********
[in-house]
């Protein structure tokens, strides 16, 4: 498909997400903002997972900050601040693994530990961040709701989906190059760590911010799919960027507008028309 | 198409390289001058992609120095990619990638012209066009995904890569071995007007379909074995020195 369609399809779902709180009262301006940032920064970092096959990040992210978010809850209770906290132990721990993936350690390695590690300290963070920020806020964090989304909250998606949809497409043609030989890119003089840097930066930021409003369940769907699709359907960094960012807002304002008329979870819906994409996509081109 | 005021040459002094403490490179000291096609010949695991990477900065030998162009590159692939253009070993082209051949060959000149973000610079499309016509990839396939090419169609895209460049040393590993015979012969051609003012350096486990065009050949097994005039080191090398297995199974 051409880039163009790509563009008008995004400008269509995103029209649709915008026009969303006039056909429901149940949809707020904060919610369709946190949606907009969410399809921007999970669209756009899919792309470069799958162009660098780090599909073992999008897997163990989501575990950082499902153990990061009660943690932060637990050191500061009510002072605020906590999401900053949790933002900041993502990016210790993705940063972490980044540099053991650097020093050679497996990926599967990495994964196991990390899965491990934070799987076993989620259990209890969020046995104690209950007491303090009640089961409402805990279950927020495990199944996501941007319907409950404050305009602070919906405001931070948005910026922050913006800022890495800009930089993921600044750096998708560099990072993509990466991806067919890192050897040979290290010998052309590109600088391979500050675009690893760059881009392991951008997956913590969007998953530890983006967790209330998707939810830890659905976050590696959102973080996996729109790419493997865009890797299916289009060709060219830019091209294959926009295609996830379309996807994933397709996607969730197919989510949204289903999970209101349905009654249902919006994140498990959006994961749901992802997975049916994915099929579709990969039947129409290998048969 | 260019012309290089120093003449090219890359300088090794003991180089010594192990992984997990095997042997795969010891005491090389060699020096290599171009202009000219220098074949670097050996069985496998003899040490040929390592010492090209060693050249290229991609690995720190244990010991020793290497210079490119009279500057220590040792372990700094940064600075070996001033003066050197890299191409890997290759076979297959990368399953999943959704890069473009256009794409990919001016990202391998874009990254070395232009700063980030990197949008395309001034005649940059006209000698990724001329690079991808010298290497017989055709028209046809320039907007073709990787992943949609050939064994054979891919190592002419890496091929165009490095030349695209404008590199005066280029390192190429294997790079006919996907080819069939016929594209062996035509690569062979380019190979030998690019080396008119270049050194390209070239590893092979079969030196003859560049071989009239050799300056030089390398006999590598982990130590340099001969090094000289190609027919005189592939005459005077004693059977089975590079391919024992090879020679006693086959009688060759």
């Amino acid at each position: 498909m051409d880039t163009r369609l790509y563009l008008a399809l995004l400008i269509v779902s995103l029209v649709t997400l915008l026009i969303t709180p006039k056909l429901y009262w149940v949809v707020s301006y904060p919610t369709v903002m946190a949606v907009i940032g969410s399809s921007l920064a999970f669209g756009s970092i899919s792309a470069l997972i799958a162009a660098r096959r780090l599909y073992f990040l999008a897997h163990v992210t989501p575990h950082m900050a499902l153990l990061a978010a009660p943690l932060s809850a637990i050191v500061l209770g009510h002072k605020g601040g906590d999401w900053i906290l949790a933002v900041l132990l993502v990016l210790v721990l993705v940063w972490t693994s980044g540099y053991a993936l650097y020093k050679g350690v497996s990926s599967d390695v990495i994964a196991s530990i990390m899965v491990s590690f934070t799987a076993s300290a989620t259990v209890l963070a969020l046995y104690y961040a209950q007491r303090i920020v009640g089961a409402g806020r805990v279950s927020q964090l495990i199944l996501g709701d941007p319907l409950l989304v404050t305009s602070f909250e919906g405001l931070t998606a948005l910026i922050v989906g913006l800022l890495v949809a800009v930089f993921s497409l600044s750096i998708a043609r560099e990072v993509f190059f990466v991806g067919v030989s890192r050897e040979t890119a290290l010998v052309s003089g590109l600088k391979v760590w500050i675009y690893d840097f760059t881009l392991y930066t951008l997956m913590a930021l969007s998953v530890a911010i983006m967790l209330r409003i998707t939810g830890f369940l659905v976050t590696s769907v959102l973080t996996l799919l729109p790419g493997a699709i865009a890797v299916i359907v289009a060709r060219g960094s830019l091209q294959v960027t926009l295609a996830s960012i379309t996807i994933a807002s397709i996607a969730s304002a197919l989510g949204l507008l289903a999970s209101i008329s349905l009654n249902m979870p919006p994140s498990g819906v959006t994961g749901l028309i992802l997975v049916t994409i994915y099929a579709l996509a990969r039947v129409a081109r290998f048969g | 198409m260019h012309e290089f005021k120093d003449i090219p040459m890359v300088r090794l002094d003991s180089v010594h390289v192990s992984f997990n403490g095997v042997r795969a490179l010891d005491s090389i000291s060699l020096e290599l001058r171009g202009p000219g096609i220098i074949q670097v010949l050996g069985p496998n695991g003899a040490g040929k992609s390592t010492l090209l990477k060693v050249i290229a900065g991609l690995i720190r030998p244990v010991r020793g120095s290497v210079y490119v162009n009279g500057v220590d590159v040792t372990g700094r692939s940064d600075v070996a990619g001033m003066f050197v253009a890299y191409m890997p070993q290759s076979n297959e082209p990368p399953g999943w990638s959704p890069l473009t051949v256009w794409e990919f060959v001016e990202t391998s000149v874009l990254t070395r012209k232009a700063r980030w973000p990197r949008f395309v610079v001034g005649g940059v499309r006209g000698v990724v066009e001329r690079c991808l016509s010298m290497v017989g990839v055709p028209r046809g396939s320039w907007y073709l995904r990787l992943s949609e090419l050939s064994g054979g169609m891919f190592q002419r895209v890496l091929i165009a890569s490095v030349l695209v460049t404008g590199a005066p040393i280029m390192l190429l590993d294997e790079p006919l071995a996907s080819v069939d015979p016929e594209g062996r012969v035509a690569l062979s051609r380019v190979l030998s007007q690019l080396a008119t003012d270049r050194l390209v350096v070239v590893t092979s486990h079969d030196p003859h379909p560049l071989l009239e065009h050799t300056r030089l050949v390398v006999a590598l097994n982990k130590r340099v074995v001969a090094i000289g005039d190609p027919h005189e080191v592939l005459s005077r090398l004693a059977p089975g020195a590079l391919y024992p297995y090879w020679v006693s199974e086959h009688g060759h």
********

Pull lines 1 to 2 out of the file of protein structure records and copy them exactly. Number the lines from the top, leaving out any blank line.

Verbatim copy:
[in-house]
């Protein structure tokens, strides 16, 4: 498909997400903002997972900050601040693994530990961040709701989906190059760590911010799919960027507008028309 | 198409390289001058992609120095990619990638012209066009995904890569071995007007379909074995020195 369609399809779902709180009262301006940032920064970092096959990040992210978010809850209770906290132990721990993936350690390695590690300290963070920020806020964090989304909250998606949809497409043609030989890119003089840097930066930021409003369940769907699709359907960094960012807002304002008329979870819906994409996509081109 | 005021040459002094403490490179000291096609010949695991990477900065030998162009590159692939253009070993082209051949060959000149973000610079499309016509990839396939090419169609895209460049040393590993015979012969051609003012350096486990065009050949097994005039080191090398297995199974 051409880039163009790509563009008008995004400008269509995103029209649709915008026009969303006039056909429901149940949809707020904060919610369709946190949606907009969410399809921007999970669209756009899919792309470069799958162009660098780090599909073992999008897997163990989501575990950082499902153990990061009660943690932060637990050191500061009510002072605020906590999401900053949790933002900041993502990016210790993705940063972490980044540099053991650097020093050679497996990926599967990495994964196991990390899965491990934070799987076993989620259990209890969020046995104690209950007491303090009640089961409402805990279950927020495990199944996501941007319907409950404050305009602070919906405001931070948005910026922050913006800022890495800009930089993921600044750096998708560099990072993509990466991806067919890192050897040979290290010998052309590109600088391979500050675009690893760059881009392991951008997956913590969007998953530890983006967790209330998707939810830890659905976050590696959102973080996996729109790419493997865009890797299916289009060709060219830019091209294959926009295609996830379309996807994933397709996607969730197919989510949204289903999970209101349905009654249902919006994140498990959006994961749901992802997975049916994915099929579709990969039947129409290998048969 | 260019012309290089120093003449090219890359300088090794003991180089010594192990992984997990095997042997795969010891005491090389060699020096290599171009202009000219220098074949670097050996069985496998003899040490040929390592010492090209060693050249290229991609690995720190244990010991020793290497210079490119009279500057220590040792372990700094940064600075070996001033003066050197890299191409890997290759076979297959990368399953999943959704890069473009256009794409990919001016990202391998874009990254070395232009700063980030990197949008395309001034005649940059006209000698990724001329690079991808010298290497017989055709028209046809320039907007073709990787992943949609050939064994054979891919190592002419890496091929165009490095030349695209404008590199005066280029390192190429294997790079006919996907080819069939016929594209062996035509690569062979380019190979030998690019080396008119270049050194390209070239590893092979079969030196003859560049071989009239050799300056030089390398006999590598982990130590340099001969090094000289190609027919005189592939005459005077004693059977089975590079391919024992090879020679006693086959009688060759």